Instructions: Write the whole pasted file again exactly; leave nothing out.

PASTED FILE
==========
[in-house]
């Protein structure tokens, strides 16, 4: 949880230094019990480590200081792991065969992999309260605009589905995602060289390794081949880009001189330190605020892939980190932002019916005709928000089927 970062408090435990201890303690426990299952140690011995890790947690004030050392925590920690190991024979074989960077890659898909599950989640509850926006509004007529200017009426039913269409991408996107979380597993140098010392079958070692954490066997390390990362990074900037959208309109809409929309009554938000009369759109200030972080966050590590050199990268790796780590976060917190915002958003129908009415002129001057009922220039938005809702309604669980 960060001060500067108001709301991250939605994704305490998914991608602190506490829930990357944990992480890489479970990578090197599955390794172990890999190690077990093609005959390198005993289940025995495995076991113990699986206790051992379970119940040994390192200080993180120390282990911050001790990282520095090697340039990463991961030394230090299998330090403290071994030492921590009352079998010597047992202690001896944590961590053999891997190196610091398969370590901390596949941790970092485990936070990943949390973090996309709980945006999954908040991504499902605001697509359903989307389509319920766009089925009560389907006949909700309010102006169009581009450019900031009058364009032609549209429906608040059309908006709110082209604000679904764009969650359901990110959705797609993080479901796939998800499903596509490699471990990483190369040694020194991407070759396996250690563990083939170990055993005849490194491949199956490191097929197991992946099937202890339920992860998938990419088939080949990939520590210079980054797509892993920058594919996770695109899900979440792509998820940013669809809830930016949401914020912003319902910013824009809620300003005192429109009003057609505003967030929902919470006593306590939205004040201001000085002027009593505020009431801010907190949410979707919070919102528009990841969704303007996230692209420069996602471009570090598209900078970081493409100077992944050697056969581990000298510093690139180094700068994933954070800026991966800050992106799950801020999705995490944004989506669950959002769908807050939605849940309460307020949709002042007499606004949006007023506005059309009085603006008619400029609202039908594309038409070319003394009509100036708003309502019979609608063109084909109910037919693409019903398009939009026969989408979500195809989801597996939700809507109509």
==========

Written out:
[in-house]
């Protein structure tokens, strides 16, 4: 949880230094019990480590200081792991065969992999309260605009589905995602060289390794081949880009001189330190605020892939980190932002019916005709928000089927 970062408090435990201890303690426990299952140690011995890790947690004030050392925590920690190991024979074989960077890659898909599950989640509850926006509004007529200017009426039913269409991408996107979380597993140098010392079958070692954490066997390390990362990074900037959208309109809409929309009554938000009369759109200030972080966050590590050199990268790796780590976060917190915002958003129908009415002129001057009922220039938005809702309604669980 960060001060500067108001709301991250939605994704305490998914991608602190506490829930990357944990992480890489479970990578090197599955390794172990890999190690077990093609005959390198005993289940025995495995076991113990699986206790051992379970119940040994390192200080993180120390282990911050001790990282520095090697340039990463991961030394230090299998330090403290071994030492921590009352079998010597047992202690001896944590961590053999891997190196610091398969370590901390596949941790970092485990936070990943949390973090996309709980945006999954908040991504499902605001697509359903989307389509319920766009089925009560389907006949909700309010102006169009581009450019900031009058364009032609549209429906608040059309908006709110082209604000679904764009969650359901990110959705797609993080479901796939998800499903596509490699471990990483190369040694020194991407070759396996250690563990083939170990055993005849490194491949199956490191097929197991992946099937202890339920992860998938990419088939080949990939520590210079980054797509892993920058594919996770695109899900979440792509998820940013669809809830930016949401914020912003319902910013824009809620300003005192429109009003057609505003967030929902919470006593306590939205004040201001000085002027009593505020009431801010907190949410979707919070919102528009990841969704303007996230692209420069996602471009570090598209900078970081493409100077992944050697056969581990000298510093690139180094700068994933954070800026991966800050992106799950801020999705995490944004989506669950959002769908807050939605849940309460307020949709002042007499606004949006007023506005059309009085603006008619400029609202039908594309038409070319003394009509100036708003309502019979609608063109084909109910037919693409019903398009939009026969989408979500195809989801597996939700809507109509």